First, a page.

“THIS WAS murder.” Victor, a grief-stricken friend of May Ortiz Molina, could find no other way to describe Mayâ€™s death in the early morning hours of May 26.
As he and dozens of Mayâ€™s friends, family and fellow activists gathered that evening outside the Chicago Police Departmentâ€™s Area 3 headquarters–where May died in a prison cell–their anger was focused on the cops who killed her.
May was an activist against police brutality and corruption, and helped found the Families of the Wrongfully Convicted and the ComitÃ© Exigimos Justicia. She fought tirelessly to win a new trial for her son, Salvatore, who has spent 10 years in prison on a trumped-up murder charge.
That earned her the contempt of Chicago cops. “She was a target because she was against police brutality,” Mayâ€™s nephew, Alex Hauad, told Socialist Worker. “They not only hurt her, but they hurt her family, and they hurt a lot of people who cared about her and loved her.”
On May 24, police raided and ransacked Mayâ€™s home, looking for drugs. After allegedly finding 80 heroin packets in a purse, the cops took May and her son Michael Ortiz into custody around 10 p.m.
May, a 55-year-old grandmother who was wheelchair bound and suffered from diabetes and heart, liver and thyroid problems, was in obviously poor health. But the cops refused to let her use her wheelchair to leave her home. Instead, witnesses say that they dragged her out of her home and threw her into a paddy wagon, before taking her to jail.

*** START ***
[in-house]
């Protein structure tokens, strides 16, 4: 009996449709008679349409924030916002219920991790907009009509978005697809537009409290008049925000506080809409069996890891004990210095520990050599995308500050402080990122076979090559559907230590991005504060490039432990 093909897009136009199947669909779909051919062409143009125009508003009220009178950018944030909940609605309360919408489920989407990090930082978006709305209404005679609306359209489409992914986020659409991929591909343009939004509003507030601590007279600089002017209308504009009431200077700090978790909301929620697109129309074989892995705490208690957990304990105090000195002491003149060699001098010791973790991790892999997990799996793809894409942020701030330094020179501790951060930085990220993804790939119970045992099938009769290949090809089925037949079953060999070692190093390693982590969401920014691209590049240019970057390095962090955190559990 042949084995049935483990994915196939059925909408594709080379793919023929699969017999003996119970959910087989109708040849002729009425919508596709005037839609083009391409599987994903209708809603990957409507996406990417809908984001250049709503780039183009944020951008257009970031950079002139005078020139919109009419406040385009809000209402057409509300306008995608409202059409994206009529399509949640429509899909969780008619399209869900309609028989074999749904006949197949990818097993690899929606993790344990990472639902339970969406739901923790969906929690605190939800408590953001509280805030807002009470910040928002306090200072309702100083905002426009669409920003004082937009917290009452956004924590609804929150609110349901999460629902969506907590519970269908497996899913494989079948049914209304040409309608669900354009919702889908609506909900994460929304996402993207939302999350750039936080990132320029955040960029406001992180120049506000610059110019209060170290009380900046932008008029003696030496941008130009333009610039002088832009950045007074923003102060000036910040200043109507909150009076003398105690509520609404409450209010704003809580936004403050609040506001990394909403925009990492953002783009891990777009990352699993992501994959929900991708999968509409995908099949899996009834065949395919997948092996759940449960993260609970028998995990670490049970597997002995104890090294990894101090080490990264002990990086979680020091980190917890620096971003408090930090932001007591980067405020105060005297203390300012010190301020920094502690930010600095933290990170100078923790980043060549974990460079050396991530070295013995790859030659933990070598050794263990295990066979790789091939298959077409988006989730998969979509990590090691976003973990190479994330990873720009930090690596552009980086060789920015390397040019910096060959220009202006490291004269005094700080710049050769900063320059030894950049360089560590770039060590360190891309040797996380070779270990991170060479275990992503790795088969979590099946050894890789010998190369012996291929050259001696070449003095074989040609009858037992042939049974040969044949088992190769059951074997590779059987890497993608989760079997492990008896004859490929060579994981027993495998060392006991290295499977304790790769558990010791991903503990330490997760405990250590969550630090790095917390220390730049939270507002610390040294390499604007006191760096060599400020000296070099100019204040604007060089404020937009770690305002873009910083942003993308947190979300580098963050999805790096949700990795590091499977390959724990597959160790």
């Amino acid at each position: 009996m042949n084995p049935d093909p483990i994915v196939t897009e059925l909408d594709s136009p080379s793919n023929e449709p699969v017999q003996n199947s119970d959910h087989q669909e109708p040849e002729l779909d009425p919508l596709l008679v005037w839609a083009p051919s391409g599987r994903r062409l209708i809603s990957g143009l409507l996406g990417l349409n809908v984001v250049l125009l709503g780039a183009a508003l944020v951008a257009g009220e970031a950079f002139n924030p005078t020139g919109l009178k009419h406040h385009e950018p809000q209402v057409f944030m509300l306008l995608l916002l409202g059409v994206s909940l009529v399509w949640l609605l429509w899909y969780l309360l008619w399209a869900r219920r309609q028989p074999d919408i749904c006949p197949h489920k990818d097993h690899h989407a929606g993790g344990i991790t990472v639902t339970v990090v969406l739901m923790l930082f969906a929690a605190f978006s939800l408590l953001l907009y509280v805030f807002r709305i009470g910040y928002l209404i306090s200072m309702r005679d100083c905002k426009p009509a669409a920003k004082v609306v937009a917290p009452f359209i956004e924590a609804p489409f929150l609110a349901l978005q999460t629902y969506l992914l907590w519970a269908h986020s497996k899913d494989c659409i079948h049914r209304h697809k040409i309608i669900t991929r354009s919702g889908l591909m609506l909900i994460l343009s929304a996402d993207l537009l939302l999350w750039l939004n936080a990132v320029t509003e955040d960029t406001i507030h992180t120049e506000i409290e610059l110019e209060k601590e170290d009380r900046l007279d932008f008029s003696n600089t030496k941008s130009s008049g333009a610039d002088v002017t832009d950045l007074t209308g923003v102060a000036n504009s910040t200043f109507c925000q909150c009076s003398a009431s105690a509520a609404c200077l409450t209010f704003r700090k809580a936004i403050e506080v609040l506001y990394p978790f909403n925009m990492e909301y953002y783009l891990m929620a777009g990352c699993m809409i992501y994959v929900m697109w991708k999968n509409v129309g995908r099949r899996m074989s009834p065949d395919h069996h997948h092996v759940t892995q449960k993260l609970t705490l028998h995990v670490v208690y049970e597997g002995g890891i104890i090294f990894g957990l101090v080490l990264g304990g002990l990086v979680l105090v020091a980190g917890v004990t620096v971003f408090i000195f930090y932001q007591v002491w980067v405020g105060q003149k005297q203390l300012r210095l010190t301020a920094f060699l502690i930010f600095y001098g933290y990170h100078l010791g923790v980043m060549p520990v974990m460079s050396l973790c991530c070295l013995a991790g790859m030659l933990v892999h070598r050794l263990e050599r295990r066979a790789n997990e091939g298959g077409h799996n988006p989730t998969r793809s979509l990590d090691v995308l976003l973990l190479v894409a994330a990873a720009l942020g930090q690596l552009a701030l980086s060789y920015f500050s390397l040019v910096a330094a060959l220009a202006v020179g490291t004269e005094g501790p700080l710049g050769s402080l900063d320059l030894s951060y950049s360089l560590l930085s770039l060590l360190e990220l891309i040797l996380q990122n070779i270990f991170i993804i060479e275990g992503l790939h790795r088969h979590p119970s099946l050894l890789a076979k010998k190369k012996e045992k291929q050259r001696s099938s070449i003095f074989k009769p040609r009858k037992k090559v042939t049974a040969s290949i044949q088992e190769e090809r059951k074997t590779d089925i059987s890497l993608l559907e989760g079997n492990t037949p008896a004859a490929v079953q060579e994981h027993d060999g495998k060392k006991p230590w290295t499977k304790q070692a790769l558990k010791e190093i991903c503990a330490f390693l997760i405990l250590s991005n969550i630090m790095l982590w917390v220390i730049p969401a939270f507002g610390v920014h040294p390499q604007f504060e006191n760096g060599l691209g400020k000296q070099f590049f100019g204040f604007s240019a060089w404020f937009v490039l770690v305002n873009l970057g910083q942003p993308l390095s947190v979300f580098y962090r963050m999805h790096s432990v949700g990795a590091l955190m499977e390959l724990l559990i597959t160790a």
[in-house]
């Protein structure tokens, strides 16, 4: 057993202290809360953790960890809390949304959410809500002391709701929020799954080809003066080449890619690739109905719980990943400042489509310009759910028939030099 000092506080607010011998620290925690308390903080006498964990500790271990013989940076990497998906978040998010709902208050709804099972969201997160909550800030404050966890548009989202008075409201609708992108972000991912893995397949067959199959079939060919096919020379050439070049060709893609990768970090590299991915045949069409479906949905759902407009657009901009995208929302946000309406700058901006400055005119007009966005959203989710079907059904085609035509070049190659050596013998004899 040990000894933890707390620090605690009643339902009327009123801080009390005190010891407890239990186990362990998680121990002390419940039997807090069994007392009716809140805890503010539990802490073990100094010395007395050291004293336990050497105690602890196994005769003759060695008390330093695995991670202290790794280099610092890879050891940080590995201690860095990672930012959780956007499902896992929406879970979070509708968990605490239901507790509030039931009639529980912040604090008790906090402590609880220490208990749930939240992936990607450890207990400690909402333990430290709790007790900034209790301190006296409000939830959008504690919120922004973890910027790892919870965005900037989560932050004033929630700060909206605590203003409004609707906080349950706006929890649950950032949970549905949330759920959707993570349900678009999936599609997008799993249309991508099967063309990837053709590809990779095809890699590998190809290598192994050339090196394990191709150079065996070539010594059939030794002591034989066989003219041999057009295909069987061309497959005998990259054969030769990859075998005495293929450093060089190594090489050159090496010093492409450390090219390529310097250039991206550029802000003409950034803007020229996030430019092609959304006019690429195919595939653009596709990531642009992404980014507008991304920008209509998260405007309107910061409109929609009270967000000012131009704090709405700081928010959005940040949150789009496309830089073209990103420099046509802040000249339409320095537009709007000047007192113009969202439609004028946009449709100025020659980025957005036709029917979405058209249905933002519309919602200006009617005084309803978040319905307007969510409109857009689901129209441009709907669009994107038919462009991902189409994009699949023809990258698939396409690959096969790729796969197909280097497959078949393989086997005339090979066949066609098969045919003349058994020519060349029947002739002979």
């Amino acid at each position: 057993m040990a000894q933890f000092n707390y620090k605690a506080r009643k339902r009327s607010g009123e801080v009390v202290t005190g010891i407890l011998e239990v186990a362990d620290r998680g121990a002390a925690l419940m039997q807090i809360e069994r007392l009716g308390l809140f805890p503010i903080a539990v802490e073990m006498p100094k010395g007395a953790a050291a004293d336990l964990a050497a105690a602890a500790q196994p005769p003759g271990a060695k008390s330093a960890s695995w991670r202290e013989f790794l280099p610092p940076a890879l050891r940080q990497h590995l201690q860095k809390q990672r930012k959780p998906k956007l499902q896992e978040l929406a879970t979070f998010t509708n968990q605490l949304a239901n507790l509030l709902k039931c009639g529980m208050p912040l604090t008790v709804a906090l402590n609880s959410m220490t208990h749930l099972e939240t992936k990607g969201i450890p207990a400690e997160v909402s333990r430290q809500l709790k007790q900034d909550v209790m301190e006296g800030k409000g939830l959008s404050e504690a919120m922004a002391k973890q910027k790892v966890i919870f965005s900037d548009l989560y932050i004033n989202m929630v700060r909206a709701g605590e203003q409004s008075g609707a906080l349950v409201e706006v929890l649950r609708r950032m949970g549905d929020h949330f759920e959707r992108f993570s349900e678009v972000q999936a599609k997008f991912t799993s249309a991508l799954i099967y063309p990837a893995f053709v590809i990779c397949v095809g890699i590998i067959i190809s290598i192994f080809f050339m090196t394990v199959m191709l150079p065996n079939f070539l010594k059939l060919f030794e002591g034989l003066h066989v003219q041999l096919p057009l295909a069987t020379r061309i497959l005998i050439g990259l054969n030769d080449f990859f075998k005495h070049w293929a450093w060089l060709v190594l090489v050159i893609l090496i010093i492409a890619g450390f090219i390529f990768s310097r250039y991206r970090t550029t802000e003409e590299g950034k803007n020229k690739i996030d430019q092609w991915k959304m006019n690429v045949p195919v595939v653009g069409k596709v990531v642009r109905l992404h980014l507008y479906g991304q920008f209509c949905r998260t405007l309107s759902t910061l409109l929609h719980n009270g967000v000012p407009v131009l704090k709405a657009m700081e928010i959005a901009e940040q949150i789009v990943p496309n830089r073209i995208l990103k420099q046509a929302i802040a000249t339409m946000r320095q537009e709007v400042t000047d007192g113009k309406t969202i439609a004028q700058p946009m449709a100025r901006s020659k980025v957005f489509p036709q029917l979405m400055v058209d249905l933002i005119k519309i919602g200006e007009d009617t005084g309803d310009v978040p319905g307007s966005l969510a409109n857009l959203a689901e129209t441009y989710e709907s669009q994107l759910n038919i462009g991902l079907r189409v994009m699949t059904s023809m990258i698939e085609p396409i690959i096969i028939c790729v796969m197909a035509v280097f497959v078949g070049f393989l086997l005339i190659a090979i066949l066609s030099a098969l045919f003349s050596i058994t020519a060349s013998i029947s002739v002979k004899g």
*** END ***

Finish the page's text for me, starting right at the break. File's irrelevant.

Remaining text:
She would spend the next 28 hours in police custody at two different police stations–before being rushed to the hospital, where she later died.
Police claim that they checked on May every 15 minutes while she was in custody–an absurd claim to anyone familiar with Chicago jails–and that she requested medical attention. But her friends and family know otherwise. “They took her to [the first police station at] Addison and Halsted, and she was already complaining,” says Yvette Cruz, a member of the ComitÃ© Exigimos Justicia. “Her daughter went there with the medication and said, â€˜She needs her medicines.â€™ They said, â€˜Wait until her fingerprints clear.â€™”
Over the next day, repeated requests that May be given her medications–even from her attorney–were refused. “I asked her whether or not they had been allowing her to take her medication, and she said, â€˜No,â€™” attorney Jerry Bischoff, who visited May in jail Tuesday afternoon, told the Chicago Tribune. “They ignored all of these requests and pleas from the family,” Bischoff said. “They ignored me when I told them they should get her to the hospital, and sheâ€™s dead.”